I'm sitting here on my couch, silly dog by my side, with the window open so I can smell the honeysuckle. The honeysuckle vines, which run rampant through our neighborhood, are the great gift of May. All you have to do is open a window or walk outside, and the whole world smells sweet.
Sometimes when my children are driving me nuts, I remind myself of the things I like most about them: They are great appreciators of Christmas traditions. They love the beach. They think it's a marvelous treat that I let them have a can of soda (Coke for Will, Dr. Pepper for Jack) on Fridays, and would never dream of asking for one on any other day. They both love the dog, even when they hate everyone else. And they both love honeysuckle. They're excited when they see the first vines in our front yard. They grab handfuls of blossoms and nip off the ends to squeeze out tiny drops of nectar.
I think this bodes well for them. They are the sort of people who find delight in the small pleasures the world has to offer. This is good.
The pictures in this post are from the various gardens in my neighborhood. They're last week's pictures, which makes them completely out of date. Every day I walk Travis down Spencer Street and up Woodburn, down Marion and up Sevier, and every day something new has appeared. I'm starting to think it's magic. I'm starting to think that every night little people bound out of the woods with spades and plots of plants and get to work. It's nuts.
Yesterday I had lunch with my neighbors Amy and Katherine. They are lovely people, and I'm so glad we're getting to be friends, but I already have a significant Amy and a significant Kathryn in my life. Adding two more to the list will only serve to confuse things. I'm wondering if I can get the new Amy and the new Katherine to adopt nicknames. Fifi and Babs. Coco and Roz.
A weird thing happened at lunch. Amy, after much discussion with the waitress, ordered a veggie burger. Amy has been a vegetarian for thirty years. So when she took a bite of her much discussed veggie burger and realized it was a hamburger, suffice to say she was upset. Nonplussed. Freaked out.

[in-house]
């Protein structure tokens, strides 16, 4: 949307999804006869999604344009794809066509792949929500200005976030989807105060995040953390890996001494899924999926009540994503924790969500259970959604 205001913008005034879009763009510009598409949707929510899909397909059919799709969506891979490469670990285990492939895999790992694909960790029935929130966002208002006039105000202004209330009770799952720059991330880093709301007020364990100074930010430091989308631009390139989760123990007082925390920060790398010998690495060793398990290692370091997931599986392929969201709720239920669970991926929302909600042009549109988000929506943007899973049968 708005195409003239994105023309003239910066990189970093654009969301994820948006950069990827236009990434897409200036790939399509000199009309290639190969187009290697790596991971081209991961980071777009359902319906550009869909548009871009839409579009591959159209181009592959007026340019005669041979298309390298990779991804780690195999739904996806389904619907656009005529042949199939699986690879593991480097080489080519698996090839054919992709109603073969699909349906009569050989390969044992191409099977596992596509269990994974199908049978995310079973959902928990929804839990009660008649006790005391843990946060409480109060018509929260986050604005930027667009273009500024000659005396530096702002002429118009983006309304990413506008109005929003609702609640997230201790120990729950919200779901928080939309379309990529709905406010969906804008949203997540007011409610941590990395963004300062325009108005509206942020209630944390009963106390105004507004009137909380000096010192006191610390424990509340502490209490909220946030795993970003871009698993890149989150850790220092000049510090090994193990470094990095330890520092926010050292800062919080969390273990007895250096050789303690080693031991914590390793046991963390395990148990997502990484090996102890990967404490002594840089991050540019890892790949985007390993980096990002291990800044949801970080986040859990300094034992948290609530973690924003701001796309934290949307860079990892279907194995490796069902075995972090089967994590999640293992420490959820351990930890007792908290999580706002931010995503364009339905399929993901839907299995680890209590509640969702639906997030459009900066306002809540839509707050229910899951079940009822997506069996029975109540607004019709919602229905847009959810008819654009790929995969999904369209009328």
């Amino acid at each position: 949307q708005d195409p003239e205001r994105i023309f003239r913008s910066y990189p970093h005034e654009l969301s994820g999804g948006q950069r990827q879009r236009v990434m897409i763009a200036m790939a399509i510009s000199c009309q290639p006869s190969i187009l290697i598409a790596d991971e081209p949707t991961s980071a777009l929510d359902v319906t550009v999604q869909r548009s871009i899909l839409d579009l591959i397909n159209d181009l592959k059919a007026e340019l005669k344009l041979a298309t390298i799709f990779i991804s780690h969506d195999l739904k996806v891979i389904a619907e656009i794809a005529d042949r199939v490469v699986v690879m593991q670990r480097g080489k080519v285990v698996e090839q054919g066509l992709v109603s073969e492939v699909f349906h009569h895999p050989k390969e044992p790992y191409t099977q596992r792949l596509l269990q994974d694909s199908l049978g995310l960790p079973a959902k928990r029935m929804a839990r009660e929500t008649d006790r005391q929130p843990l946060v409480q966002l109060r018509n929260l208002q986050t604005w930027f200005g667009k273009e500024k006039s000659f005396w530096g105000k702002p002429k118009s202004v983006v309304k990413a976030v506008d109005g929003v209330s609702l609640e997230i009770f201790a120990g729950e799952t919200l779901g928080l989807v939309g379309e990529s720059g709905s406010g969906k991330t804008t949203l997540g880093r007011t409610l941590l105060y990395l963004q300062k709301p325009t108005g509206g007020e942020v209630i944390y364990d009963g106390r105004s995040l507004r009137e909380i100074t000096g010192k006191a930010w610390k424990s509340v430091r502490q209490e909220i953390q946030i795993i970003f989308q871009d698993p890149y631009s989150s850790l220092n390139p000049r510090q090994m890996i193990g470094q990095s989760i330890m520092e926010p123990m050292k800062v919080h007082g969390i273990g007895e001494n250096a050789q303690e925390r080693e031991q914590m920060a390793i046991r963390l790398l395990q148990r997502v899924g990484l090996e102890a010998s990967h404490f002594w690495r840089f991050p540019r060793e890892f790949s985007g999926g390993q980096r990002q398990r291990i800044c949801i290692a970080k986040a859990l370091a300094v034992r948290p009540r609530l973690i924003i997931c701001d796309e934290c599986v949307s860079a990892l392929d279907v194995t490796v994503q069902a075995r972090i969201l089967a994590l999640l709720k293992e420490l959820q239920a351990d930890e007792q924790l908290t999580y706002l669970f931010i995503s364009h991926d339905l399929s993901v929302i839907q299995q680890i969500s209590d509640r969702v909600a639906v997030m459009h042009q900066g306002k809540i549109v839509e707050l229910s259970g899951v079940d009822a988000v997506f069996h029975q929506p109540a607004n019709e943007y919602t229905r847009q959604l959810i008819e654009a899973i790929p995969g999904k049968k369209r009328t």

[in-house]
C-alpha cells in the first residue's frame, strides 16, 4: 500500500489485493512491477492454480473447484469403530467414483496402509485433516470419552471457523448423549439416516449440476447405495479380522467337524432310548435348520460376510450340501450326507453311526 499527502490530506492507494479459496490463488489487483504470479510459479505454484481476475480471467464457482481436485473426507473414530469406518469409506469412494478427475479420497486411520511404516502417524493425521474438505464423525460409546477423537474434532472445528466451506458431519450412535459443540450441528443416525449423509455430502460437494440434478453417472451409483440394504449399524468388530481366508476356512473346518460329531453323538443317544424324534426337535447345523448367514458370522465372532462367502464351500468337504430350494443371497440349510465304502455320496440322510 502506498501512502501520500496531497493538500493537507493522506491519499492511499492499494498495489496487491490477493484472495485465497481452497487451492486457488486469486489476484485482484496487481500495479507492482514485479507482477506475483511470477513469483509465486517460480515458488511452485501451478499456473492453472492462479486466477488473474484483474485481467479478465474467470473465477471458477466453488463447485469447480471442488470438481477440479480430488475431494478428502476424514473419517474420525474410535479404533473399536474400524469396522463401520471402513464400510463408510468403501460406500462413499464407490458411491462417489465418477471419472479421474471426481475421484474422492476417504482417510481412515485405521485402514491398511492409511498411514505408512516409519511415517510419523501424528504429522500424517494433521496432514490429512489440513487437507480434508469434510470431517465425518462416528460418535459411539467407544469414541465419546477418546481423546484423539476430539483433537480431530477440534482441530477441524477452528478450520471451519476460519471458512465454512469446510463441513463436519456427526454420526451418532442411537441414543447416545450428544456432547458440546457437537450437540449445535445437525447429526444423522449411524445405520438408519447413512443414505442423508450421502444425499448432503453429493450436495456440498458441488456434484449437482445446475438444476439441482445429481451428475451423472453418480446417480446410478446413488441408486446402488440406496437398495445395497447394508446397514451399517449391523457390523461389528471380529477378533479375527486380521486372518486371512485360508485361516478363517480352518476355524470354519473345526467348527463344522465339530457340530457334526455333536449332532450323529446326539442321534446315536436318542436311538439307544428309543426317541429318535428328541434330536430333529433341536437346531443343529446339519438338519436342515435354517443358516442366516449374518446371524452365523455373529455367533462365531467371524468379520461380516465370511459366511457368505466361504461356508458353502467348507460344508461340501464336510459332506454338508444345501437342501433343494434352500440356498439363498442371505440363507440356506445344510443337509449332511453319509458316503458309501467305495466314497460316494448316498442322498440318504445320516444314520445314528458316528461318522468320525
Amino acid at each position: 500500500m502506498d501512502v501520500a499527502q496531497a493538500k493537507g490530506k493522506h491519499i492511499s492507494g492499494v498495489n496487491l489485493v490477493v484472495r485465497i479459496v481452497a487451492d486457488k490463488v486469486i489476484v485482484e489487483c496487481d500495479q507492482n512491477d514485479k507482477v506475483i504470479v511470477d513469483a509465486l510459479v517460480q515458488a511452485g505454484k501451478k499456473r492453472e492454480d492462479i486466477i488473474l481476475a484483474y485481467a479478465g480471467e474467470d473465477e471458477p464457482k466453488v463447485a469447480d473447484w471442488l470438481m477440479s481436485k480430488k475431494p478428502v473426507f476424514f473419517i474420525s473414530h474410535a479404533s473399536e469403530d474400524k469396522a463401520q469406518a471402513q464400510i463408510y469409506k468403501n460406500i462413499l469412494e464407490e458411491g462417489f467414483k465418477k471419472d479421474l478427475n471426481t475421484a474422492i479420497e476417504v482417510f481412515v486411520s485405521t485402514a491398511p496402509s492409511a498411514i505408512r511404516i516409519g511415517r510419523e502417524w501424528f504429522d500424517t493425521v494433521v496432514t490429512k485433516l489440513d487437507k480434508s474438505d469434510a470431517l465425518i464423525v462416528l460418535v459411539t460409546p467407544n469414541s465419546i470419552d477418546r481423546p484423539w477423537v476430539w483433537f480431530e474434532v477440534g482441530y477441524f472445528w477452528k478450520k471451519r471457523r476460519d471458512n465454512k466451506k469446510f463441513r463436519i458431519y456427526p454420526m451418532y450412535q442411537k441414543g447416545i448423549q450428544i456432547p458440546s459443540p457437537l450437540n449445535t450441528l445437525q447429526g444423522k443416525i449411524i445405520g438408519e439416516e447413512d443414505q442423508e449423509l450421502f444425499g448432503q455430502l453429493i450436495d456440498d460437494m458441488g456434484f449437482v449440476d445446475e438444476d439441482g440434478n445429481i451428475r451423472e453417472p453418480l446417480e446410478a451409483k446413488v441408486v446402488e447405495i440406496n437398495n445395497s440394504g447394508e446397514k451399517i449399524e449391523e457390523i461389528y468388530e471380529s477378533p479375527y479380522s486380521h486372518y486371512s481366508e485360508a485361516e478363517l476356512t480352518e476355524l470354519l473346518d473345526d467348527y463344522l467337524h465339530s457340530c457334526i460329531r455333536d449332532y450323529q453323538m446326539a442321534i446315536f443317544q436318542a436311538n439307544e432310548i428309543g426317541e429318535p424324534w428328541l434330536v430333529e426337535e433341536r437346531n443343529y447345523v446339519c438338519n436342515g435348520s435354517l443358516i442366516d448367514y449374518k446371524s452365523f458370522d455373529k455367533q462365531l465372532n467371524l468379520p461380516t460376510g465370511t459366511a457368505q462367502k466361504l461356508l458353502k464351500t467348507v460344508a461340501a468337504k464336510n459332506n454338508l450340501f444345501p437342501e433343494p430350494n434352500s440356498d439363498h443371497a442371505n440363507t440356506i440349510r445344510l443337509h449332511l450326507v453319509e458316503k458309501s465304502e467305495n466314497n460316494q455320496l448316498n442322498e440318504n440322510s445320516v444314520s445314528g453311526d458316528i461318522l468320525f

A lot of people I know, especially a lot of the committed vegetarians I know, would have had a fit. But Amy took a deep breath, then said, "I need to go walk outside for a minute," before leaving the table. While she was gone, the waitress came over and asked if everything was okay, and almost cried when Katherine and I explained to her what had happened. When Amy returned, the waitress come back to the table and apologized, and then the manager came to the table and apologized.
Through it all, Amy was extraordinarily gracious. She accepted their apologies, agreed that it was a mistake and that mistakes happen. She was lovely. Her compassion for animals clearly extends to human beings.
And after all that, we still had a good lunch. The waitress brought Amy a real veggie burger (and didn't charge her), we all ate Katherine's french fries, and we gossiped about the gardens in our neighborhood. Katherine told of her cat's strange and somewhat sinister history, and Amy promised to teach me how to cook with tofu. After we paid, I grabbed the receipt for my taxes, because I knew I'd have something to write about.
I'm a writer and a stay-at-home mom who keeps meaning to mop the floors because I think it would make me happy if I did. I love books and music and writing, spend entirely too much time in the dentist's chair (I bet I have more crowns than you do), and used to think I was sort of bohemian, but now I wonder. No tattoos. Minivan. That story.